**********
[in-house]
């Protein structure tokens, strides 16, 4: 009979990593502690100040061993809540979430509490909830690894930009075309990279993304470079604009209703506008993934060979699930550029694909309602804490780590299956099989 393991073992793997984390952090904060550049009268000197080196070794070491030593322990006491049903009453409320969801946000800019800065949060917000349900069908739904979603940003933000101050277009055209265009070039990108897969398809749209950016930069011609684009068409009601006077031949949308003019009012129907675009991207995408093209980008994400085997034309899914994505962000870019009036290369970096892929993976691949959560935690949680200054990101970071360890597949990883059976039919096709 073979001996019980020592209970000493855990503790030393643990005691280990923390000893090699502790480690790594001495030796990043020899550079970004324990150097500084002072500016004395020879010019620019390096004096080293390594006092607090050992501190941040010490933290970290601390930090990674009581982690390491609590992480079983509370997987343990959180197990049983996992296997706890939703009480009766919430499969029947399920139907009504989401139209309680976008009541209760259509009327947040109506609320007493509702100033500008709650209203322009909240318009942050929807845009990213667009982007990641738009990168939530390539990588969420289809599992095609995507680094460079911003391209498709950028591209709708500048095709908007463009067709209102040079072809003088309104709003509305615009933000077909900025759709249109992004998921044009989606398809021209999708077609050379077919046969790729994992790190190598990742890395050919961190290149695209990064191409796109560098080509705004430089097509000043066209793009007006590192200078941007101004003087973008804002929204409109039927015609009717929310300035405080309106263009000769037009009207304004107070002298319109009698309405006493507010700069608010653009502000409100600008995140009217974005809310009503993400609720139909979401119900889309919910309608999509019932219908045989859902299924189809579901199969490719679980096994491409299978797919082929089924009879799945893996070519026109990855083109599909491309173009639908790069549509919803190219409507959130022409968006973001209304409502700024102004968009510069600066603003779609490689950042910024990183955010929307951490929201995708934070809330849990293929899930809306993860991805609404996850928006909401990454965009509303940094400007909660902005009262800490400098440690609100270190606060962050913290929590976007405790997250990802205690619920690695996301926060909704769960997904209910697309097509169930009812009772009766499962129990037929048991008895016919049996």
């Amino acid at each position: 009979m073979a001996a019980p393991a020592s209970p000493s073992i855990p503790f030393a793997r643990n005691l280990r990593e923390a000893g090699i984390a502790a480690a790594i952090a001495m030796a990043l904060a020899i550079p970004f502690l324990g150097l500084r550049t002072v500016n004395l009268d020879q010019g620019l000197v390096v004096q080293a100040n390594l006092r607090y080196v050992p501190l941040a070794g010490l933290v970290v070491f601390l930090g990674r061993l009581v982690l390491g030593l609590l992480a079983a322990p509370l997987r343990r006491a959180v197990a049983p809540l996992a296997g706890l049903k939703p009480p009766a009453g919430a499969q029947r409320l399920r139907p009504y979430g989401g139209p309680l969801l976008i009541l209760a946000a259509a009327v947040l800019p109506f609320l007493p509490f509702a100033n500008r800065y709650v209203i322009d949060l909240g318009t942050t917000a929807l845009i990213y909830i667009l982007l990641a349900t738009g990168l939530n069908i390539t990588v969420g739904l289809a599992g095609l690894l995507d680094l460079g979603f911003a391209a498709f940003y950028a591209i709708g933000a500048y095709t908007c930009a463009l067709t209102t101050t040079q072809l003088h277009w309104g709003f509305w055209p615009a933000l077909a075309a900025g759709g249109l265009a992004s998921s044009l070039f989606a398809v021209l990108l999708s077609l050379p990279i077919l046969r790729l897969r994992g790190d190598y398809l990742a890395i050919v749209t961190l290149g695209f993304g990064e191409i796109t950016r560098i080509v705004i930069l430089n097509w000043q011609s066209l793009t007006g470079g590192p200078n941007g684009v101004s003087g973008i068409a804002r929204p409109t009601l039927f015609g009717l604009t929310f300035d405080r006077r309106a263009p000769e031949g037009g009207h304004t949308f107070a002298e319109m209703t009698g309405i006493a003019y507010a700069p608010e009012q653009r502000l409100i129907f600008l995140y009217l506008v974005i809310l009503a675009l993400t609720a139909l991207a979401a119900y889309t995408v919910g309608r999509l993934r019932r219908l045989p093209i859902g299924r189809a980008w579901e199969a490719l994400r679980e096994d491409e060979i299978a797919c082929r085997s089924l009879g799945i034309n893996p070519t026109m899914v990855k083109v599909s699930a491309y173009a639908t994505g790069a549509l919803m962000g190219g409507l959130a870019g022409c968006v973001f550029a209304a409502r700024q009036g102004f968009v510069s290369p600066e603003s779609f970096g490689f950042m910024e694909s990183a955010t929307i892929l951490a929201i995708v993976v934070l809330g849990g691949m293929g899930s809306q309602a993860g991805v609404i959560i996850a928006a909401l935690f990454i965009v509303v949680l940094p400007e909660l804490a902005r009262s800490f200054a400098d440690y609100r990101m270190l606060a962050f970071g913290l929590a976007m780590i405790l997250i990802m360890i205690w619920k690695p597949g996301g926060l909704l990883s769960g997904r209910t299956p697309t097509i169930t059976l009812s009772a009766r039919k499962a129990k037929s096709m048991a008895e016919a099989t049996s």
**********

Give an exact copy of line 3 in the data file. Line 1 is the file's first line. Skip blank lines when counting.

């Amino acid at each position: 009979m073979a001996a019980p393991a020592s209970p000493s073992i855990p503790f030393a793997r643990n005691l280990r990593e923390a000893g090699i984390a502790a480690a790594i952090a001495m030796a990043l904060a020899i550079p970004f502690l324990g150097l500084r550049t002072v500016n004395l009268d020879q010019g620019l000197v390096v004096q080293a100040n390594l006092r607090y080196v050992p501190l941040a070794g010490l933290v970290v070491f601390l930090g990674r061993l009581v982690l390491g030593l609590l992480a079983a322990p509370l997987r343990r006491a959180v197990a049983p809540l996992a296997g706890l049903k939703p009480p009766a009453g919430a499969q029947r409320l399920r139907p009504y979430g989401g139209p309680l969801l976008i009541l209760a946000a259509a009327v947040l800019p109506f609320l007493p509490f509702a100033n500008r800065y709650v209203i322009d949060l909240g318009t942050t917000a929807l845009i990213y909830i667009l982007l990641a349900t738009g990168l939530n069908i390539t990588v969420g739904l289809a599992g095609l690894l995507d680094l460079g979603f911003a391209a498709f940003y950028a591209i709708g933000a500048y095709t908007c930009a463009l067709t209102t101050t040079q072809l003088h277009w309104g709003f509305w055209p615009a933000l077909a075309a900025g759709g249109l265009a992004s998921s044009l070039f989606a398809v021209l990108l999708s077609l050379p990279i077919l046969r790729l897969r994992g790190d190598y398809l990742a890395i050919v749209t961190l290149g695209f993304g990064e191409i796109t950016r560098i080509v705004i930069l430089n097509w000043q011609s066209l793009t007006g470079g590192p200078n941007g684009v101004s003087g973008i068409a804002r929204p409109t009601l039927f015609g009717l604009t929310f300035d405080r006077r309106a263009p000769e031949g037009g009207h304004t949308f107070a002298e319109m209703t009698g309405i006493a003019y507010a700069p608010e009012q653009r502000l409100i129907f600008l995140y009217l506008v974005i809310l009503a675009l993400t609720a139909l991207a979401a119900y889309t995408v919910g309608r999509l993934r019932r219908l045989p093209i859902g299924r189809a980008w579901e199969a490719l994400r679980e096994d491409e060979i299978a797919c082929r085997s089924l009879g799945i034309n893996p070519t026109m899914v990855k083109v599909s699930a491309y173009a639908t994505g790069a549509l919803m962000g190219g409507l959130a870019g022409c968006v973001f550029a209304a409502r700024q009036g102004f968009v510069s290369p600066e603003s779609f970096g490689f950042m910024e694909s990183a955010t929307i892929l951490a929201i995708v993976v934070l809330g849990g691949m293929g899930s809306q309602a993860g991805v609404i959560i996850a928006a909401l935690f990454i965009v509303v949680l940094p400007e909660l804490a902005r009262s800490f200054a400098d440690y609100r990101m270190l606060a962050f970071g913290l929590a976007m780590i405790l997250i990802m360890i205690w619920k690695p597949g996301g926060l909704l990883s769960g997904r209910t299956p697309t097509i169930t059976l009812s009772a009766r039919k499962a129990k037929s096709m048991a008895e016919a099989t049996s």